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Tomu Uchida: Part 3

April 14th, 2008 (10:43 am)

Movie #3: A Fugitive From the Past (Kiga Kaikyo). A shift forward in time, to post-WWII Japan.

© 2008 D. Gordon.

By 1964, Tomu Uchida was no stranger from policier films (his Police Officer will be shown later in the series); however, the focus with his A Fugitive From the Past is Japan immediately after World War II. The story itself starts with a robbery / murder in a small seaside town which coincides with a ferry disaster. After a few days, when the waves have calmed and the victims accounted for, the authorities have two more bodies than victims. They turn out to have been ex-convicts with ties to the robbery / murder; but what happened to the "big man, about six feet," seen with them in the days leading up to the murders? And why is a local prostitute lying about last night's customer?

On the surface, the story is interesting enough, as it takes the viewer on a ten-year chase which grows cold then heats up again. The police tend to figure out events a little too easily, often rely on conjecture over evidence, and hint at using methods that aren't exactly, well, legal. And clocking in at 182 minutes, the movie could have been shorter and achieved the same impact; it frankly drags in places. But this is still a very good movie, for a number of reasons.

On a technical level, Uchida's using black and white but still very much experimenting with the image to further his story. The movie was shot on 16mm and blown up to 35mm to give an effectively grainy, gritty, pseudo-noir texture to events. When Lieutenant Yumisaka, the intrepid detective assigned to the murder, reasons out events - for that matter, when the fugitive Inukai and the prostitute Yae have their one sex scene during a fierce rainstorm - Uchida chooses to reverse the negative, with a touch of what looks like double exposure. (It's a technique, I suppose, although I'm not sure that most interior monologues would look like... a reversed negative.) There are other spots, such as the more common shot of train wheels in motion, which work to varying degrees.

Although the movie was released in 1964, the action takes place from roughly 1947 to 1957. As the film is shot, its impact comes much more through its documenting the conditions faced by the Japanese in that period. Lieutenant Yumisaka has a professional white-collar job, but his family is still just making ends meet, living on insufficient rations. Yae the prostitute is actually rather cheerful about her profession; she's able to care for herself and her family and put some money aside. Tokyo contains more expansive prostitution, and the police carry out periodic raids; but the situation is so out of their control they're forced to tolerate it - how else are most of these women going to eat? There are gangs and protection rackets aplenty, while American soldiers appear on the periphery - this spans the period of the Occupation, after all. Given what's out there, it's no surprise that Yae ends up back in prostitution. And many, many people are able to disappear, remake themselves, start over with no past to hinder them. So as a social document, Fugitive From the Past is a fascinating film. It's quite possible that the police are unable to find Inukai / Tarumi for ten years not because of ineptitude, Yae's covering for him, or his skill in slipping away, but because the chaos of the times prevented it. It would take a more stable Japan, in which brothels were outlawed and black market activities curtailed, to allow for a resolution to such a crime. That's why I think Uchida is getting at, and that makes for a much more powerful message than crime not paying.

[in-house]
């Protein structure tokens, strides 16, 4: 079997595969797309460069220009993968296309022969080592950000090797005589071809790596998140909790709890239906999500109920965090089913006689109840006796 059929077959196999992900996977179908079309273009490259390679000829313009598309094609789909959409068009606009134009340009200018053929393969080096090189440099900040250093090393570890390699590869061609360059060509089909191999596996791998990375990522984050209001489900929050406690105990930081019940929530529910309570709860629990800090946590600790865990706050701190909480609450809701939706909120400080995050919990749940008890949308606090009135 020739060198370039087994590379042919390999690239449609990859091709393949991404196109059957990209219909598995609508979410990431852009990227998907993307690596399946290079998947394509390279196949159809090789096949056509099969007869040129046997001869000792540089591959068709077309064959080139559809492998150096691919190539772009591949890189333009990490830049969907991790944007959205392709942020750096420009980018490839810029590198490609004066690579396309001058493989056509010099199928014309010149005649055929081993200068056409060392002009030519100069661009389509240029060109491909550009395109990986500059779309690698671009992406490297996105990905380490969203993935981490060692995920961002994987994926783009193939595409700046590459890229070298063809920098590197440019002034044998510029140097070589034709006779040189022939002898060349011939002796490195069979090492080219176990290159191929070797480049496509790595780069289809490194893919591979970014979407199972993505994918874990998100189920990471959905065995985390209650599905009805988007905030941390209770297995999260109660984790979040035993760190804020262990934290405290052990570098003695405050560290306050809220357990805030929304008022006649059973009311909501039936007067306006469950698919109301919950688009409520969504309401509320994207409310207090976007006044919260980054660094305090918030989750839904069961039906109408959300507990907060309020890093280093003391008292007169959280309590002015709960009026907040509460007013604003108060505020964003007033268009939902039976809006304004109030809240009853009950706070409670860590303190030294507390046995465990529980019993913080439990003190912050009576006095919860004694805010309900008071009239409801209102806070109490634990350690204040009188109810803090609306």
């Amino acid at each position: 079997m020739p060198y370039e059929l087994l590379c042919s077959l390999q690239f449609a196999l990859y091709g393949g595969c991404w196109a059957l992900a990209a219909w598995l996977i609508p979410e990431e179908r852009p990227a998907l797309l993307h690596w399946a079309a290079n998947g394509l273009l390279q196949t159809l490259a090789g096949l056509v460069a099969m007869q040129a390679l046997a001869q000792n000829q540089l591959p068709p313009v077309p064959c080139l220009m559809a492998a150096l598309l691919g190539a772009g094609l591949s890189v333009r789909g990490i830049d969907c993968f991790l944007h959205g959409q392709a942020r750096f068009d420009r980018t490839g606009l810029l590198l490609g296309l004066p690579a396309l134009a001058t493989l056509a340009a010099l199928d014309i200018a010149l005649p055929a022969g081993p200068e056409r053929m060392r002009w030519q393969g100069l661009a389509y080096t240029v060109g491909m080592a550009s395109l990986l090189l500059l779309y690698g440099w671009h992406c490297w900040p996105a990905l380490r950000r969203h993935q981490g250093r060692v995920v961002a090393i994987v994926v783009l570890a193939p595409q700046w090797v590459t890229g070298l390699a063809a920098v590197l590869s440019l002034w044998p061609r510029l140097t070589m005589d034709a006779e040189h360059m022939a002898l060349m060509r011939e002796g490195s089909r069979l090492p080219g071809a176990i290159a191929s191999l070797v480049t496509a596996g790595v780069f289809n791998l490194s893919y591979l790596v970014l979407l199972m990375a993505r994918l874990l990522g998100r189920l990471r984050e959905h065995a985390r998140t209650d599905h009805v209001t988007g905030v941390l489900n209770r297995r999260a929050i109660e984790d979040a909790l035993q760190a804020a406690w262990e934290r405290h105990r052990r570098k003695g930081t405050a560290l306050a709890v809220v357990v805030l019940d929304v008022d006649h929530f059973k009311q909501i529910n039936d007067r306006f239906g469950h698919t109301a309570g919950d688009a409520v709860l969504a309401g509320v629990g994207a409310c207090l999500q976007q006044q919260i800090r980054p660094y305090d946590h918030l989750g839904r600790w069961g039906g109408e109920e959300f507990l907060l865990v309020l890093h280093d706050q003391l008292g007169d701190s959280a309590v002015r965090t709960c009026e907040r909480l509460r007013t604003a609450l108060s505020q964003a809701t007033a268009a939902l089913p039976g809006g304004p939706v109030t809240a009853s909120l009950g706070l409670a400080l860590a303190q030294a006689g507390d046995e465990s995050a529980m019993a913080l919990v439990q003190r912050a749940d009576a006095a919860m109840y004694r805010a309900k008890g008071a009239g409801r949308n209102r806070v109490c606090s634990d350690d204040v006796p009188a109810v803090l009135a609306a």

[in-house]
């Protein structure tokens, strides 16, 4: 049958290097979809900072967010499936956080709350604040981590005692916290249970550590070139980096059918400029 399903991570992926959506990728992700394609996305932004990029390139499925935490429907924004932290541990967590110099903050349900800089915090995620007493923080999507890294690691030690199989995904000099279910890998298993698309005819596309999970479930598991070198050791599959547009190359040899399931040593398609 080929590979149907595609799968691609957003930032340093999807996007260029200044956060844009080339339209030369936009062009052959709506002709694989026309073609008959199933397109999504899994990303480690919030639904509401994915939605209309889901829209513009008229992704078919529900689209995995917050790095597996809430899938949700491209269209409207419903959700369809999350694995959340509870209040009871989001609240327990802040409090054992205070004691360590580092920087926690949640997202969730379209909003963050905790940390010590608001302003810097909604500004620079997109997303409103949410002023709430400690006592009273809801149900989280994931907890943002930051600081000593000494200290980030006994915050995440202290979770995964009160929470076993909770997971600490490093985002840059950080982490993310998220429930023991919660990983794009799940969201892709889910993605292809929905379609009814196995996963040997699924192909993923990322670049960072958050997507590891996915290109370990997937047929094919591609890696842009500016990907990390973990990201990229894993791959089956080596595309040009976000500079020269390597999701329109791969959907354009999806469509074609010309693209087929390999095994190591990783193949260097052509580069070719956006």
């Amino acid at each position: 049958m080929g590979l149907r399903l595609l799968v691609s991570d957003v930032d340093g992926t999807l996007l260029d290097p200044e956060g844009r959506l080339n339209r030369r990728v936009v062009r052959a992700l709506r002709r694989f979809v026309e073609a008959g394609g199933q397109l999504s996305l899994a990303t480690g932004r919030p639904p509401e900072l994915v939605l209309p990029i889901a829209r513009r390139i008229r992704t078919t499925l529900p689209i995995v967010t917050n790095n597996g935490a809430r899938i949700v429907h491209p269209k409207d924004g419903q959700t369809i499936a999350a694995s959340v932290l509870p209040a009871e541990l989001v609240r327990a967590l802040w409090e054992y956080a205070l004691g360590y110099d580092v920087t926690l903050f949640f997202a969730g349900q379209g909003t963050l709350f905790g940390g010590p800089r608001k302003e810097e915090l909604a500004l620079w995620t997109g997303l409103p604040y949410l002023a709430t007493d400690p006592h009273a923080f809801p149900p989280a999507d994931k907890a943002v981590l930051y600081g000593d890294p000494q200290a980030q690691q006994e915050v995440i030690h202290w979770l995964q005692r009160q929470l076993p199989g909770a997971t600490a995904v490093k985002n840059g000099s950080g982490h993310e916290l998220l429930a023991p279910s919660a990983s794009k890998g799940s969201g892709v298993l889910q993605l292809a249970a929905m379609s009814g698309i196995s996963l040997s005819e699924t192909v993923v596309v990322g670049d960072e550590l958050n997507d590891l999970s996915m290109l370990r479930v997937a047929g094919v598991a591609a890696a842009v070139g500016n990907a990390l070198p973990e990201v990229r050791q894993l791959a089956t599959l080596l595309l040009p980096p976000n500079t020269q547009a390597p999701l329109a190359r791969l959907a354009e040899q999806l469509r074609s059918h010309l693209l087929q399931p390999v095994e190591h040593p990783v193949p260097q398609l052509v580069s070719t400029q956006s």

To finish: the end is actually unexpected (in that subversion of tradition that Uchida's already shown). Justice is served, yet not in the way these things usually turn out - and not everything is resolved. Yet another symbol of the times the characters are living in.